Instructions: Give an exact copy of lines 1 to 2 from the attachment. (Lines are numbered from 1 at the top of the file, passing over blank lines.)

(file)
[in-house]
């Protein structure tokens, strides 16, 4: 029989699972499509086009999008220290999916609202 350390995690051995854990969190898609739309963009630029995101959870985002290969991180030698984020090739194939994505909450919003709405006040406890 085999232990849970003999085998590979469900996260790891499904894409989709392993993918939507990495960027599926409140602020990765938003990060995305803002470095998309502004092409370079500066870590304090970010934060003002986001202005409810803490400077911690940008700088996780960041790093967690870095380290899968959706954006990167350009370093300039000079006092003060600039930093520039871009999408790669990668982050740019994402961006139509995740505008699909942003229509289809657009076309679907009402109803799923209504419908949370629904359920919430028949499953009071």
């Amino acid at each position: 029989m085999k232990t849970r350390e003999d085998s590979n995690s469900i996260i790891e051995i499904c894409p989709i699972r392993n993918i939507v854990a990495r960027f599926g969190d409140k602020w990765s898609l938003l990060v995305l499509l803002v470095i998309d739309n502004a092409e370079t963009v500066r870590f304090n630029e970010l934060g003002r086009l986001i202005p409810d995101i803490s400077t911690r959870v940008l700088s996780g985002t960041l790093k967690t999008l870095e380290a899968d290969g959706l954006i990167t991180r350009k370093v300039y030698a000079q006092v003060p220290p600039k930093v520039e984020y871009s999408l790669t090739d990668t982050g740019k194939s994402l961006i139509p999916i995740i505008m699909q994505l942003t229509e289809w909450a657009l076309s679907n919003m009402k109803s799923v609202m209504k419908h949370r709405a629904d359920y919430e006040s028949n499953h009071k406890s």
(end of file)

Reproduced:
[in-house]
């Protein structure tokens, strides 16, 4: 029989699972499509086009999008220290999916609202 350390995690051995854990969190898609739309963009630029995101959870985002290969991180030698984020090739194939994505909450919003709405006040406890 085999232990849970003999085998590979469900996260790891499904894409989709392993993918939507990495960027599926409140602020990765938003990060995305803002470095998309502004092409370079500066870590304090970010934060003002986001202005409810803490400077911690940008700088996780960041790093967690870095380290899968959706954006990167350009370093300039000079006092003060600039930093520039871009999408790669990668982050740019994402961006139509995740505008699909942003229509289809657009076309679907009402109803799923209504419908949370629904359920919430028949499953009071």